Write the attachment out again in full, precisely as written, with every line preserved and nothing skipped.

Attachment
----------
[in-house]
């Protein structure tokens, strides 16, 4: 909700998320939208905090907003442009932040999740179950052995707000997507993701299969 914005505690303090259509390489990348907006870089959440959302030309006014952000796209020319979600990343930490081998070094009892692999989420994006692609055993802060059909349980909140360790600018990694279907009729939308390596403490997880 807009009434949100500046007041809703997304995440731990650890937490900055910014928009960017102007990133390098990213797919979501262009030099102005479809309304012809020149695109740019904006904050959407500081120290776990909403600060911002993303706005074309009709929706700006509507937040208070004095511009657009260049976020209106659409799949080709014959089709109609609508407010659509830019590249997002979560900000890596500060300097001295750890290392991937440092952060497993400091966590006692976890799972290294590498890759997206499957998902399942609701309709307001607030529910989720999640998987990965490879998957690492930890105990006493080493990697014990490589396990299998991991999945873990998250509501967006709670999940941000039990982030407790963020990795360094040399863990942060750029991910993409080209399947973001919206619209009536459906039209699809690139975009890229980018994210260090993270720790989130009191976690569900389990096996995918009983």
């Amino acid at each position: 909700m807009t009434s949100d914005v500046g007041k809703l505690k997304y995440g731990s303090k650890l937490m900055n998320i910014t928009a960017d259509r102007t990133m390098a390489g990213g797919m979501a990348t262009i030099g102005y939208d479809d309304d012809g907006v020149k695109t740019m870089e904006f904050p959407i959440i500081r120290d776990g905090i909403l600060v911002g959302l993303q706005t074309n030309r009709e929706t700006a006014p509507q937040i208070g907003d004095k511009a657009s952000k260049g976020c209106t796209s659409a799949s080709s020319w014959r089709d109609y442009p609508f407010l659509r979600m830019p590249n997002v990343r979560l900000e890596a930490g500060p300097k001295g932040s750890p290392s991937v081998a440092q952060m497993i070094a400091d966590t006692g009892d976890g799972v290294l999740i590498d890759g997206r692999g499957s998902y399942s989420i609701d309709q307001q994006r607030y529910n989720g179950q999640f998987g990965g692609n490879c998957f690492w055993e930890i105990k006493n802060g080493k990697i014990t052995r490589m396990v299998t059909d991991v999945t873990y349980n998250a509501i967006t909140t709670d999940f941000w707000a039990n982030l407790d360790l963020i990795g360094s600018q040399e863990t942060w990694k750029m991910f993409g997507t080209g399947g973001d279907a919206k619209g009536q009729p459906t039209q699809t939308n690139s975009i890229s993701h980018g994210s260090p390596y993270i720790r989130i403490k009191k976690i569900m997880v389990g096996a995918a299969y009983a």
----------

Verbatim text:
[in-house]
């Protein structure tokens, strides 16, 4: 909700998320939208905090907003442009932040999740179950052995707000997507993701299969 914005505690303090259509390489990348907006870089959440959302030309006014952000796209020319979600990343930490081998070094009892692999989420994006692609055993802060059909349980909140360790600018990694279907009729939308390596403490997880 807009009434949100500046007041809703997304995440731990650890937490900055910014928009960017102007990133390098990213797919979501262009030099102005479809309304012809020149695109740019904006904050959407500081120290776990909403600060911002993303706005074309009709929706700006509507937040208070004095511009657009260049976020209106659409799949080709014959089709109609609508407010659509830019590249997002979560900000890596500060300097001295750890290392991937440092952060497993400091966590006692976890799972290294590498890759997206499957998902399942609701309709307001607030529910989720999640998987990965490879998957690492930890105990006493080493990697014990490589396990299998991991999945873990998250509501967006709670999940941000039990982030407790963020990795360094040399863990942060750029991910993409080209399947973001919206619209009536459906039209699809690139975009890229980018994210260090993270720790989130009191976690569900389990096996995918009983």
């Amino acid at each position: 909700m807009t009434s949100d914005v500046g007041k809703l505690k997304y995440g731990s303090k650890l937490m900055n998320i910014t928009a960017d259509r102007t990133m390098a390489g990213g797919m979501a990348t262009i030099g102005y939208d479809d309304d012809g907006v020149k695109t740019m870089e904006f904050p959407i959440i500081r120290d776990g905090i909403l600060v911002g959302l993303q706005t074309n030309r009709e929706t700006a006014p509507q937040i208070g907003d004095k511009a657009s952000k260049g976020c209106t796209s659409a799949s080709s020319w014959r089709d109609y442009p609508f407010l659509r979600m830019p590249n997002v990343r979560l900000e890596a930490g500060p300097k001295g932040s750890p290392s991937v081998a440092q952060m497993i070094a400091d966590t006692g009892d976890g799972v290294l999740i590498d890759g997206r692999g499957s998902y399942s989420i609701d309709q307001q994006r607030y529910n989720g179950q999640f998987g990965g692609n490879c998957f690492w055993e930890i105990k006493n802060g080493k990697i014990t052995r490589m396990v299998t059909d991991v999945t873990y349980n998250a509501i967006t909140t709670d999940f941000w707000a039990n982030l407790d360790l963020i990795g360094s600018q040399e863990t942060w990694k750029m991910f993409g997507t080209g399947g973001d279907a919206k619209g009536q009729p459906t039209q699809t939308n690139s975009i890229s993701h980018g994210s260090p390596y993270i720790r989130i403490k009191k976690i569900m997880v389990g096996a995918a299969y009983a």